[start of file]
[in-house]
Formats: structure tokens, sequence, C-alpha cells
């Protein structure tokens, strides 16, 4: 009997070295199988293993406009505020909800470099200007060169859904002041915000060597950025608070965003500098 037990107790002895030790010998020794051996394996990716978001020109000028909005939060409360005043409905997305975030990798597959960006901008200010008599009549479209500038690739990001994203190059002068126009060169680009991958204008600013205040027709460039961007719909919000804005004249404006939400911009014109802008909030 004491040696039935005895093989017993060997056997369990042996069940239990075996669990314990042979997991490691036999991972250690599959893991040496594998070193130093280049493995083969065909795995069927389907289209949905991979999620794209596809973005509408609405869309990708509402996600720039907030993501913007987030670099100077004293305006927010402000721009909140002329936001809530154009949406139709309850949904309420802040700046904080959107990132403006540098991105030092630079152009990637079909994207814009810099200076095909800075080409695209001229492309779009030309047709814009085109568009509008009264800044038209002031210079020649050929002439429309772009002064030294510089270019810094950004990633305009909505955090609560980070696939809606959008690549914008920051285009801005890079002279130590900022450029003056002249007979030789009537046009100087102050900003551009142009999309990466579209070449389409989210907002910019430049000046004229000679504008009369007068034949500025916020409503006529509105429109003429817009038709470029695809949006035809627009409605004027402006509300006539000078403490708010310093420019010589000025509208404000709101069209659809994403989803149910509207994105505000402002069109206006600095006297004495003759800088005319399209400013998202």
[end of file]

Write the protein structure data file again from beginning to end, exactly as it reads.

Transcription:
[in-house]
Formats: structure tokens, sequence, C-alpha cells
């Protein structure tokens, strides 16, 4: 009997070295199988293993406009505020909800470099200007060169859904002041915000060597950025608070965003500098 037990107790002895030790010998020794051996394996990716978001020109000028909005939060409360005043409905997305975030990798597959960006901008200010008599009549479209500038690739990001994203190059002068126009060169680009991958204008600013205040027709460039961007719909919000804005004249404006939400911009014109802008909030 004491040696039935005895093989017993060997056997369990042996069940239990075996669990314990042979997991490691036999991972250690599959893991040496594998070193130093280049493995083969065909795995069927389907289209949905991979999620794209596809973005509408609405869309990708509402996600720039907030993501913007987030670099100077004293305006927010402000721009909140002329936001809530154009949406139709309850949904309420802040700046904080959107990132403006540098991105030092630079152009990637079909994207814009810099200076095909800075080409695209001229492309779009030309047709814009085109568009509008009264800044038209002031210079020649050929002439429309772009002064030294510089270019810094950004990633305009909505955090609560980070696939809606959008690549914008920051285009801005890079002279130590900022450029003056002249007979030789009537046009100087102050900003551009142009999309990466579209070449389409989210907002910019430049000046004229000679504008009369007068034949500025916020409503006529509105429109003429817009038709470029695809949006035809627009409605004027402006509300006539000078403490708010310093420019010589000025509208404000709101069209659809994403989803149910509207994105505000402002069109206006600095006297004495003759800088005319399209400013998202």